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Sustainability 2016, 8(10), 1077; https://doi.org/10.3390/su8101077

Article
Application of the Extended Theory of Planned Behavior Model to Investigate Purchase Intention of Green Products among Thai Consumers
1
Department of Tropical Agriculture and International Cooperation, National Pingtung University of Science and Technology, No. 1, Shuefu Road, Neipu, Pingtung 91201, Taiwan
2
Department of Agribusiness Management, National Pingtung University of Science and Technology, No. 1, Shuefu Road, Neipu, Pingtung 91201, Taiwan
*
Author to whom correspondence should be addressed.
Academic Editors: Sang-Bing Tsai, Bin Liu, Joseph Z. Shyu, Yongjian Li, Yong Deng, Ming-Lang Tseng and Jih-Jeng Huang
Received: 15 June 2016 / Accepted: 17 October 2016 / Published: 23 October 2016

Abstract

:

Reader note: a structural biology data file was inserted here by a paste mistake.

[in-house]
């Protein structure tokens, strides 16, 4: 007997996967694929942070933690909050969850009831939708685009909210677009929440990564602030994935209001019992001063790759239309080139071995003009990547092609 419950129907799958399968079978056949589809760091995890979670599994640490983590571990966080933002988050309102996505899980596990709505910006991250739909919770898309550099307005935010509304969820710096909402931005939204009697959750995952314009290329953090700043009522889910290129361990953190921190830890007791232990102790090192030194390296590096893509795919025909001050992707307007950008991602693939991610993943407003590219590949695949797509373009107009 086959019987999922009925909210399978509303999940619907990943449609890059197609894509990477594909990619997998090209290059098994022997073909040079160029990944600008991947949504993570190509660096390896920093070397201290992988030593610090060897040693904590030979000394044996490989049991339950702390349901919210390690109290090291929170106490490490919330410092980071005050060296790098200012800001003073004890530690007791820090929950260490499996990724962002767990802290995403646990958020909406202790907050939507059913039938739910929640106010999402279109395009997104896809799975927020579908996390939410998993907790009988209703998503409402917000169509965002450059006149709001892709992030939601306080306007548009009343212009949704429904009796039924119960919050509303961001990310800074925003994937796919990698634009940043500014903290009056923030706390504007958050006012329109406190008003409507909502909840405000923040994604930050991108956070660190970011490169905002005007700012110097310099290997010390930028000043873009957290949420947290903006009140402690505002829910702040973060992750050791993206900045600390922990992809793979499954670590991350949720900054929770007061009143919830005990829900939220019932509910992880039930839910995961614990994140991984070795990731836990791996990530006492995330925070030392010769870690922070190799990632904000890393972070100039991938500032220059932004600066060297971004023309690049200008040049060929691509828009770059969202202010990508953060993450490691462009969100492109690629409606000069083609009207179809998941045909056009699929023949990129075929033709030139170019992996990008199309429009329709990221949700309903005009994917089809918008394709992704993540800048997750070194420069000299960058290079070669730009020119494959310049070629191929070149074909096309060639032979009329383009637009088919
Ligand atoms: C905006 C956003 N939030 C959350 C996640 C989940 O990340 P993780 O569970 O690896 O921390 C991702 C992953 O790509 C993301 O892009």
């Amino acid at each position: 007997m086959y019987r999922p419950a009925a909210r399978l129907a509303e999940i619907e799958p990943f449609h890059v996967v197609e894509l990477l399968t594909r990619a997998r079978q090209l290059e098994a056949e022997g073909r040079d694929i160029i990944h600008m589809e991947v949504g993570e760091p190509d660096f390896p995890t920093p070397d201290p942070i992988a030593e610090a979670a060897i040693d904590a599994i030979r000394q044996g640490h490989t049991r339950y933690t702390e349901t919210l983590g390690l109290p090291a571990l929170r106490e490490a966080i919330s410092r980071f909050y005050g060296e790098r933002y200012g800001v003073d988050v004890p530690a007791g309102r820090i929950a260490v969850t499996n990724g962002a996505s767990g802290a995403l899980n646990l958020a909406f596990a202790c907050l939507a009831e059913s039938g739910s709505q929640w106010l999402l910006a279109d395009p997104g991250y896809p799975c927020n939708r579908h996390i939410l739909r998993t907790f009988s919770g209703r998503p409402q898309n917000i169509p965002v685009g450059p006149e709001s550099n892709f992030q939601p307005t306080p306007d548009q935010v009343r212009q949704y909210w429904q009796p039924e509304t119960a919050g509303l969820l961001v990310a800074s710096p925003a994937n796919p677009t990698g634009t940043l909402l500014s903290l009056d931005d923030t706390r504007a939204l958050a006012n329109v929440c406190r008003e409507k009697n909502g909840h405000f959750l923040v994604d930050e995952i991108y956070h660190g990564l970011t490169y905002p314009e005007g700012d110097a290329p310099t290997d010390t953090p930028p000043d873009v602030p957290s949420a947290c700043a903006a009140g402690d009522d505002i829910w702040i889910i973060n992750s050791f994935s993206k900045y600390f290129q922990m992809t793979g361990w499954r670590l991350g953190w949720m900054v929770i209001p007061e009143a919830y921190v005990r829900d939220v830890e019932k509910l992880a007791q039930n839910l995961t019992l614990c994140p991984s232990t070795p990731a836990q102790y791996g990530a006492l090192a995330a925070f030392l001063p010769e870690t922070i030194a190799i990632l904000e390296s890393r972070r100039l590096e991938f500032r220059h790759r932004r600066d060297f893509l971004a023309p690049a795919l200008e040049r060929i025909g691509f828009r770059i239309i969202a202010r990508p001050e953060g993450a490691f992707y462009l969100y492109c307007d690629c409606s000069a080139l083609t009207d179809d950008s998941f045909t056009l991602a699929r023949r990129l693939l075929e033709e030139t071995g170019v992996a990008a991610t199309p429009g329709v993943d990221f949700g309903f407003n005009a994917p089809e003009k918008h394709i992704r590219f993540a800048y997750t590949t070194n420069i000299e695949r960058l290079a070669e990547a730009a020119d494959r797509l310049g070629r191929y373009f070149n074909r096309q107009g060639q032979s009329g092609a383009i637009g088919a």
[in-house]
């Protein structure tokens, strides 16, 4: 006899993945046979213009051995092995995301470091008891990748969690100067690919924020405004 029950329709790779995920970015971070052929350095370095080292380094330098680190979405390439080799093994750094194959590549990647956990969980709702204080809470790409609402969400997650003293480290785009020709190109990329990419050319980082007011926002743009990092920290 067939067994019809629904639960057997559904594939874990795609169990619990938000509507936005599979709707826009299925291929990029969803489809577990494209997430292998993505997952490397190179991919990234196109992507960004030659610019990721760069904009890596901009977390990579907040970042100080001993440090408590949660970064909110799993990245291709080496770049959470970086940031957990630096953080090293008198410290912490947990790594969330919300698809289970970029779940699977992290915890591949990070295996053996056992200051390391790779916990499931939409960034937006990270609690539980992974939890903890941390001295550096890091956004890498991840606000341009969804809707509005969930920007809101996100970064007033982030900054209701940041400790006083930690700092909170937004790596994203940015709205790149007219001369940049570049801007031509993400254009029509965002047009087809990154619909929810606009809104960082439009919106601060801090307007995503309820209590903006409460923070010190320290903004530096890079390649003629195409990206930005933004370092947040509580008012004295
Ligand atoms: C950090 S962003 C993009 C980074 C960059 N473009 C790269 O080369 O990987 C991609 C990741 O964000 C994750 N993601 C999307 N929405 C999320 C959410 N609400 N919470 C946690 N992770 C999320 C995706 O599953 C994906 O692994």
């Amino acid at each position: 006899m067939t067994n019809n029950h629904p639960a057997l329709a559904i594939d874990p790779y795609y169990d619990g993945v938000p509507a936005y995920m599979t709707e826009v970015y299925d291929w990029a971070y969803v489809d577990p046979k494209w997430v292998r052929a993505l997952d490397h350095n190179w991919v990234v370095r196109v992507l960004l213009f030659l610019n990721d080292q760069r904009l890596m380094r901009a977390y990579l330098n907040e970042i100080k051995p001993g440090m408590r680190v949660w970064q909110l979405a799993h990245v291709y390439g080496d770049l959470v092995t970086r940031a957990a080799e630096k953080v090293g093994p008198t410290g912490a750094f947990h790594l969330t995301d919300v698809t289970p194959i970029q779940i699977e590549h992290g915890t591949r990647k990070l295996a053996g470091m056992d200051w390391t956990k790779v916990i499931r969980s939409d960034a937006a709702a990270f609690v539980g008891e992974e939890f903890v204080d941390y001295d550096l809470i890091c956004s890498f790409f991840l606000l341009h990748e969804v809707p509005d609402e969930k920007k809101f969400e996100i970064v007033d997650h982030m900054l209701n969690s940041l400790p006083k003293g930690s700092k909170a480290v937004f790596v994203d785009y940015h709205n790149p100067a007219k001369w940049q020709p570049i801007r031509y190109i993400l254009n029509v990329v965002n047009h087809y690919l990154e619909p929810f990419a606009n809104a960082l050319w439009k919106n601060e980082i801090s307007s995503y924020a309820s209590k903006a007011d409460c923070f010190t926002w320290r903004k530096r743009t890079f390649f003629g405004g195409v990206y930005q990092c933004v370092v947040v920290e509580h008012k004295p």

Green products are among the widely used products worldwide due to their environmental benefits. However, information on the consumers’ purchase intention towards green products in developing countries, such as Thailand, is lacking. This study aims to investigate Thai consumers who are aged over 18 years, and whose base education is high school, on purchase intention for green products by using an extended framework of the theory of planned behavior (TPB). We derived and examined the model through structural equation modeling in a sample of 483 respondents in Thailand. The findings of this model indicated that consumer attitude, subjective norm and perceived behavioral control have significant positive influences on the purchase intention for green products. Furthermore, our results indicated that environmental concerns have a significant effect on attitude, perceived behavioral control and purchase intention for green products, but subjective norm. Moreover, environmental knowledge had no significant effect on the purchase intention for green products. Instead, it had a distinct indirect effect through attitude towards purchasing green products, subjective norm and perceived behavioral control. The findings from this study contribute to improving the understanding of intention to purchase green products, which could play a major role towards sustainable consumption.